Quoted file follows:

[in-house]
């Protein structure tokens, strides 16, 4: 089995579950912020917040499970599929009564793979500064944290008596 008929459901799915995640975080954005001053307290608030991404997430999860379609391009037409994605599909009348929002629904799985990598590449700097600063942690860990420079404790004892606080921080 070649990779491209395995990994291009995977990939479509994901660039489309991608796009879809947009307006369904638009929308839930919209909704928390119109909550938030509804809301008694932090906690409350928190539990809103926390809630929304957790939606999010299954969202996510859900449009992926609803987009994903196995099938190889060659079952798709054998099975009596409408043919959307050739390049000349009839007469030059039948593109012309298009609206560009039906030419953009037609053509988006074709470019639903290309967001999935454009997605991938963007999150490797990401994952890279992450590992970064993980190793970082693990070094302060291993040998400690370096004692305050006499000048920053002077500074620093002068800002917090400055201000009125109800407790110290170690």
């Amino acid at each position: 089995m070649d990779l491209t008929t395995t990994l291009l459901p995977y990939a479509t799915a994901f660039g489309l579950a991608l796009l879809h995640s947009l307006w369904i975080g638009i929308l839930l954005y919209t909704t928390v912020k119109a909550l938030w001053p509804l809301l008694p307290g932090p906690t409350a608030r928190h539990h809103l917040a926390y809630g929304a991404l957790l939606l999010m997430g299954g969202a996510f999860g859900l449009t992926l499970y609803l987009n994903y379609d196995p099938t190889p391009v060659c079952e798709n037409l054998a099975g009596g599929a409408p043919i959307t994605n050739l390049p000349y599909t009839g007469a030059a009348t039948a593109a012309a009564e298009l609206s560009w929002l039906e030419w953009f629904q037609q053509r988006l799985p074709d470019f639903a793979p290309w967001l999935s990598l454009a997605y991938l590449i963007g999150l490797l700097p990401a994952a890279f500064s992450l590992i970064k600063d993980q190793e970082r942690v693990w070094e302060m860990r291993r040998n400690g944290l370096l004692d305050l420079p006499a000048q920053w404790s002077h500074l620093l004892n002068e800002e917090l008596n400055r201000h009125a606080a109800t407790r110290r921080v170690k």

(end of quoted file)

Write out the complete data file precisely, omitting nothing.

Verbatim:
[in-house]
């Protein structure tokens, strides 16, 4: 089995579950912020917040499970599929009564793979500064944290008596 008929459901799915995640975080954005001053307290608030991404997430999860379609391009037409994605599909009348929002629904799985990598590449700097600063942690860990420079404790004892606080921080 070649990779491209395995990994291009995977990939479509994901660039489309991608796009879809947009307006369904638009929308839930919209909704928390119109909550938030509804809301008694932090906690409350928190539990809103926390809630929304957790939606999010299954969202996510859900449009992926609803987009994903196995099938190889060659079952798709054998099975009596409408043919959307050739390049000349009839007469030059039948593109012309298009609206560009039906030419953009037609053509988006074709470019639903290309967001999935454009997605991938963007999150490797990401994952890279992450590992970064993980190793970082693990070094302060291993040998400690370096004692305050006499000048920053002077500074620093002068800002917090400055201000009125109800407790110290170690």
């Amino acid at each position: 089995m070649d990779l491209t008929t395995t990994l291009l459901p995977y990939a479509t799915a994901f660039g489309l579950a991608l796009l879809h995640s947009l307006w369904i975080g638009i929308l839930l954005y919209t909704t928390v912020k119109a909550l938030w001053p509804l809301l008694p307290g932090p906690t409350a608030r928190h539990h809103l917040a926390y809630g929304a991404l957790l939606l999010m997430g299954g969202a996510f999860g859900l449009t992926l499970y609803l987009n994903y379609d196995p099938t190889p391009v060659c079952e798709n037409l054998a099975g009596g599929a409408p043919i959307t994605n050739l390049p000349y599909t009839g007469a030059a009348t039948a593109a012309a009564e298009l609206s560009w929002l039906e030419w953009f629904q037609q053509r988006l799985p074709d470019f639903a793979p290309w967001l999935s990598l454009a997605y991938l590449i963007g999150l490797l700097p990401a994952a890279f500064s992450l590992i970064k600063d993980q190793e970082r942690v693990w070094e302060m860990r291993r040998n400690g944290l370096l004692d305050l420079p006499a000048q920053w404790s002077h500074l620093l004892n002068e800002e917090l008596n400055r201000h009125a606080a109800t407790r110290r921080v170690k």